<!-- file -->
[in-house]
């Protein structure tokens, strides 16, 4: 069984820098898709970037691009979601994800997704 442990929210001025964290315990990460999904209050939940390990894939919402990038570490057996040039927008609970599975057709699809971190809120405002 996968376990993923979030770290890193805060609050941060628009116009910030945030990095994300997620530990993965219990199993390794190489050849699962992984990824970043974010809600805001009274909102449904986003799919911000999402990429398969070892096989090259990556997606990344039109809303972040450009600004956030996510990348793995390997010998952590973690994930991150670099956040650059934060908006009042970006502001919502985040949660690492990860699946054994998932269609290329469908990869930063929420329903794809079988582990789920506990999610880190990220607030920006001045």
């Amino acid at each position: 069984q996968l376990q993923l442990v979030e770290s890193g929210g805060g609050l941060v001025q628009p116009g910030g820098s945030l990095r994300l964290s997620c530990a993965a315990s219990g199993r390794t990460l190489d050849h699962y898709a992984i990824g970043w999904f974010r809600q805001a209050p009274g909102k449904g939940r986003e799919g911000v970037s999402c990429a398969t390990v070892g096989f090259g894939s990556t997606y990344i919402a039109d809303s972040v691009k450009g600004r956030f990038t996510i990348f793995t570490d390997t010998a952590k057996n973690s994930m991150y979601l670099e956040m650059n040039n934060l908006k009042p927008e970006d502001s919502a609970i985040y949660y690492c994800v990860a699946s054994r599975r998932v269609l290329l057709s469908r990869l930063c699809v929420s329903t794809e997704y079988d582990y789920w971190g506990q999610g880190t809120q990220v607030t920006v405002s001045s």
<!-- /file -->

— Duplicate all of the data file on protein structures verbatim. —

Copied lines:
[in-house]
């Protein structure tokens, strides 16, 4: 069984820098898709970037691009979601994800997704 442990929210001025964290315990990460999904209050939940390990894939919402990038570490057996040039927008609970599975057709699809971190809120405002 996968376990993923979030770290890193805060609050941060628009116009910030945030990095994300997620530990993965219990199993390794190489050849699962992984990824970043974010809600805001009274909102449904986003799919911000999402990429398969070892096989090259990556997606990344039109809303972040450009600004956030996510990348793995390997010998952590973690994930991150670099956040650059934060908006009042970006502001919502985040949660690492990860699946054994998932269609290329469908990869930063929420329903794809079988582990789920506990999610880190990220607030920006001045």
């Amino acid at each position: 069984q996968l376990q993923l442990v979030e770290s890193g929210g805060g609050l941060v001025q628009p116009g910030g820098s945030l990095r994300l964290s997620c530990a993965a315990s219990g199993r390794t990460l190489d050849h699962y898709a992984i990824g970043w999904f974010r809600q805001a209050p009274g909102k449904g939940r986003e799919g911000v970037s999402c990429a398969t390990v070892g096989f090259g894939s990556t997606y990344i919402a039109d809303s972040v691009k450009g600004r956030f990038t996510i990348f793995t570490d390997t010998a952590k057996n973690s994930m991150y979601l670099e956040m650059n040039n934060l908006k009042p927008e970006d502001s919502a609970i985040y949660y690492c994800v990860a699946s054994r599975r998932v269609l290329l057709s469908r990869l930063c699809v929420s329903t794809e997704y079988d582990y789920w971190g506990q999610g880190t809120q990220v607030t920006v405002s001045s």